When H. G. Wells wrote The Invisible Man, his mechanism for creating invisibility was based on the supposition that body tissue, muscles, lungs, the digestive system, and the skeletal system were transparent and that it was the color of blood that allowed us to be able to see each other. The scientist in the story proceeds to develop an undisclosed technique for making blood transparent also. (Just nudge the Soret band into the UV!) The story takes a number of twists before the researcher, driven mad by his own treatment, is done in by the villagers. I ask my students to discuss the premise of the story, what might be wrong with it, and what might they do to make the story a little more realistic. Eventually they come to the conclusion that mirrors and lenses cannot redirect the light around the invisible person. The only way to make someone invisible would be to make a cloak and make everything within that cloak have a refractive index of unity and no visible absorption. Or perhaps create a potion that turns your body into the index of thin air.
Of course, if you are an optical engineer or scientist, you may already be invisible and not know it. In some countries an optical engineer is not considered a part of the workforce by a number of institutions whose recognition can make a difference. Right now the North American Industry Classification Systems, the National Science Foundation’s (NSF) Survey of College Graduates, and the U.S. Department of Labor’s Standard Occupations Classification (SOC) exclude any classification for optical engineer, optical scientist, or optical and electro-optical technician from their lists. So what’s the big deal? The lack of an appropriate job category in the optics field can make it difficult to hire an engineer and scientist with optical specialties because of hiring practices. How many times have you heard about a colleague or student turning into an electrical engineer at the company gate in order to take a job?
This need for recognition comes at a time when our field is booming. Because of the increasing use of optical products and technologies in a wide range of applications, the optics industry—defined broadly—is maturing and growing rapidly. Only a little over a decade ago, optics was primarily a “cottage industry” with mostly small, entrepreneurial companies doing predominately government-funded development work and/or supplying products to a few larger systems or instrument companies. Today, many more optics products and suppliers exist, and the industry is a major, separately identifiable industry with companies ranging from large system manufacturers to small companies supplying components, subsystems, and design and engineering services. The optics market and the many markets that incorporate optics are headed toward a strong growth period, driven by a combination of lasers, imaging, display, and image/signal processing technologies that enable new devices, instruments, and systems within markets ranging from health care to communications to aerospace.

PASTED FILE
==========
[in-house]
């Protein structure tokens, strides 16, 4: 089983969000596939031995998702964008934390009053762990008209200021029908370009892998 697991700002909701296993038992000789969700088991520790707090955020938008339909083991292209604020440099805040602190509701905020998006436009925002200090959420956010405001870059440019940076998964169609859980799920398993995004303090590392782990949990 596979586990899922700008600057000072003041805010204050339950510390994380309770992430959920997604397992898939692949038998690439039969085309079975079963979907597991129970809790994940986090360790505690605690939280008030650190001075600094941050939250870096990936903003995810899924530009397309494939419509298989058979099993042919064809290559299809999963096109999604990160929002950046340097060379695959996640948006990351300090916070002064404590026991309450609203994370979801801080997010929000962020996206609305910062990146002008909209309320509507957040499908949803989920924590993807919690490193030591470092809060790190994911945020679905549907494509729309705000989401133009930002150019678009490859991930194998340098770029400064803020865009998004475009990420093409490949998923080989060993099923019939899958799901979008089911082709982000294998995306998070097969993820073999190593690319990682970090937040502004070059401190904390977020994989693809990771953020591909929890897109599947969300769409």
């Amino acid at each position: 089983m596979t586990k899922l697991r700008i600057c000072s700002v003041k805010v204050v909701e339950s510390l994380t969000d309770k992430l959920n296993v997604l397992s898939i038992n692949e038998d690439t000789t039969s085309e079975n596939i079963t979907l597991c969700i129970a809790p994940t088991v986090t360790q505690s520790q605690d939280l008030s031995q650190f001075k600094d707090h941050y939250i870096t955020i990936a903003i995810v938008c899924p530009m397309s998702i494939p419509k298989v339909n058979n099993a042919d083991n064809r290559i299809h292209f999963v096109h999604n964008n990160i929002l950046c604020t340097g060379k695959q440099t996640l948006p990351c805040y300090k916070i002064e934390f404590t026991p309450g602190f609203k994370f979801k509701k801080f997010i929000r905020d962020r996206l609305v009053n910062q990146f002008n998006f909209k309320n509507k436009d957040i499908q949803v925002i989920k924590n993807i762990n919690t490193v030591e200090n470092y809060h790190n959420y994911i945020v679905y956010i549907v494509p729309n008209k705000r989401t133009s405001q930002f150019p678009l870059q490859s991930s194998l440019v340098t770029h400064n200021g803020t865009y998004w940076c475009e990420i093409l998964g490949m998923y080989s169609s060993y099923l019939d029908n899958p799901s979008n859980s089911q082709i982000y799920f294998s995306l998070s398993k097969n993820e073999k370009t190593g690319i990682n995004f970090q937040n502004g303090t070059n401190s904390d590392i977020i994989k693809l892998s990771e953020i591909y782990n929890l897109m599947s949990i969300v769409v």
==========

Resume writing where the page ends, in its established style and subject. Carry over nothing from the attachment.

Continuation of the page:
The success of optics in penetrating most modern-day systems as an enabling technology has resulted in a strong demand for qualified, invisible professionals. Rarely does a week go by that I do not receive inquiries from former students now in management positions as well as from professional recruiters looking for a few good students. My colleagues at other schools tell similar stories. But this is all anecdotal. What we need to determine the scope of the problem and to devise some policies is some numbers. We need to count the optical engineering jobs, the current professional population, and the students graduating from optics programs. But that is the function of those classifications I listed earlier. You can’t count invisible men…or women.
The existence of optics-relevant occupational classifications would help to define the actual need for specific talents for such job openings, as well as to recruit and retain such talent. First of all, why can’t the occupations be added to the standard listings? The Standard Occupational Codes (SOCs) describe individual occupations, not industry classifications. These are the terms that are used extensively in statistical gathering at the federal, state, and local levels. The SOCs are developed within the Labor Department’s Bureau of Labor Statistics (BLS). When a question arises as to whether a scientific/engineering/technical occupation should be added to the SOCs, the BLS normally turns to the NSF for advice and clarification since it is the body that best tracks the trends in science and engineering occupations.